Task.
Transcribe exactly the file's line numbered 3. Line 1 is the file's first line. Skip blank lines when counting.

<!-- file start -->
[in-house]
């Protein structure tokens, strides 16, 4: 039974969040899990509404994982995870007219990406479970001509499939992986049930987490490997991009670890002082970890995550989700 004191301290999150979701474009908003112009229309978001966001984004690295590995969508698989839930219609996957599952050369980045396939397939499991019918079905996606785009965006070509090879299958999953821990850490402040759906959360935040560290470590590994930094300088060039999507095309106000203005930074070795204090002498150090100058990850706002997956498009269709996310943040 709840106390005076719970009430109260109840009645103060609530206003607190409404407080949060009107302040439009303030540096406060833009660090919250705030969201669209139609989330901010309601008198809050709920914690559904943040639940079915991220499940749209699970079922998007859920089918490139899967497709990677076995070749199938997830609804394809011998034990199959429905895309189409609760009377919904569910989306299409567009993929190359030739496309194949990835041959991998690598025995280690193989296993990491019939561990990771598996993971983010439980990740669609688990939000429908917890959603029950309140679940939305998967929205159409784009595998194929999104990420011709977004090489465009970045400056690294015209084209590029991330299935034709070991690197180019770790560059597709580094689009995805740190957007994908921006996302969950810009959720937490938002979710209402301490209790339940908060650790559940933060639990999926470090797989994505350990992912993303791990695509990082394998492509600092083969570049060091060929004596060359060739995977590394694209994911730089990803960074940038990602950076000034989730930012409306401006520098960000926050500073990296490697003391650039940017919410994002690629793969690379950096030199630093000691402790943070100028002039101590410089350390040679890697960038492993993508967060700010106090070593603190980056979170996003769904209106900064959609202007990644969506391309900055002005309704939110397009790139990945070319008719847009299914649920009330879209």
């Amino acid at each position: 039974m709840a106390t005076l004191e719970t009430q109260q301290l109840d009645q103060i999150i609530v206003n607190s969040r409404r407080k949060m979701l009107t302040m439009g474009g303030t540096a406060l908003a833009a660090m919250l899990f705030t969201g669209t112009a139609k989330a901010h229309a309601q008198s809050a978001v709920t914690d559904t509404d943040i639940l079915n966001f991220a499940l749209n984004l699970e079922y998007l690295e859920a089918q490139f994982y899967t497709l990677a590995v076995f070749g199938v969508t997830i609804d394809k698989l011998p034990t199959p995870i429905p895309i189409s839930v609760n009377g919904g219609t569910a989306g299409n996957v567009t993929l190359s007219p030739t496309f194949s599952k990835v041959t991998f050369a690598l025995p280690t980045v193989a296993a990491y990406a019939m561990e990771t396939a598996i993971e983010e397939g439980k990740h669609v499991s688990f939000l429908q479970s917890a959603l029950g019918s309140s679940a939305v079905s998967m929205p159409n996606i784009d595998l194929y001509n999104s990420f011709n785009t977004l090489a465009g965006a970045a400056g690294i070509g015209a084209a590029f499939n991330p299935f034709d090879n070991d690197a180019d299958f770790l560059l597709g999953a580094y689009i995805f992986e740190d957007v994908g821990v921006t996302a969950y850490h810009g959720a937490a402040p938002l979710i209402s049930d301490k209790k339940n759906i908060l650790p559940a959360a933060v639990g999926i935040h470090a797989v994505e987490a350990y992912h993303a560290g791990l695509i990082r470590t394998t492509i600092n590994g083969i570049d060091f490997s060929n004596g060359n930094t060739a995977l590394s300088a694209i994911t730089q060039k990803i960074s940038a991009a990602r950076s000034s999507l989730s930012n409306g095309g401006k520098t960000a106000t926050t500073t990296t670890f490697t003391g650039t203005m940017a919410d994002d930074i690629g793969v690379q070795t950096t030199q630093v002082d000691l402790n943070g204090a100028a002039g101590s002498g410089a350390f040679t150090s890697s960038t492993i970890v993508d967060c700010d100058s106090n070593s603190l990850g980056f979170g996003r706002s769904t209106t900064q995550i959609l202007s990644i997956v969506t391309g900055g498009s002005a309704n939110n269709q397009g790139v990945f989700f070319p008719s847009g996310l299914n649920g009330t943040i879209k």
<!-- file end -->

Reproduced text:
């Amino acid at each position: 039974m709840a106390t005076l004191e719970t009430q109260q301290l109840d009645q103060i999150i609530v206003n607190s969040r409404r407080k949060m979701l009107t302040m439009g474009g303030t540096a406060l908003a833009a660090m919250l899990f705030t969201g669209t112009a139609k989330a901010h229309a309601q008198s809050a978001v709920t914690d559904t509404d943040i639940l079915n966001f991220a499940l749209n984004l699970e079922y998007l690295e859920a089918q490139f994982y899967t497709l990677a590995v076995f070749g199938v969508t997830i609804d394809k698989l011998p034990t199959p995870i429905p895309i189409s839930v609760n009377g919904g219609t569910a989306g299409n996957v567009t993929l190359s007219p030739t496309f194949s599952k990835v041959t991998f050369a690598l025995p280690t980045v193989a296993a990491y990406a019939m561990e990771t396939a598996i993971e983010e397939g439980k990740h669609v499991s688990f939000l429908q479970s917890a959603l029950g019918s309140s679940a939305v079905s998967m929205p159409n996606i784009d595998l194929y001509n999104s990420f011709n785009t977004l090489a465009g965006a970045a400056g690294i070509g015209a084209a590029f499939n991330p299935f034709d090879n070991d690197a180019d299958f770790l560059l597709g999953a580094y689009i995805f992986e740190d957007v994908g821990v921006t996302a969950y850490h810009g959720a937490a402040p938002l979710i209402s049930d301490k209790k339940n759906i908060l650790p559940a959360a933060v639990g999926i935040h470090a797989v994505e987490a350990y992912h993303a560290g791990l695509i990082r470590t394998t492509i600092n590994g083969i570049d060091f490997s060929n004596g060359n930094t060739a995977l590394s300088a694209i994911t730089q060039k990803i960074s940038a991009a990602r950076s000034s999507l989730s930012n409306g095309g401006k520098t960000a106000t926050t500073t990296t670890f490697t003391g650039t203005m940017a919410d994002d930074i690629g793969v690379q070795t950096t030199q630093v002082d000691l402790n943070g204090a100028a002039g101590s002498g410089a350390f040679t150090s890697s960038t492993i970890v993508d967060c700010d100058s106090n070593s603190l990850g980056f979170g996003r706002s769904t209106t900064q995550i959609l202007s990644i997956v969506t391309g900055g498009s002005a309704n939110n269709q397009g790139v990945f989700f070319p008719s847009g996310l299914n649920g009330t943040i879209k």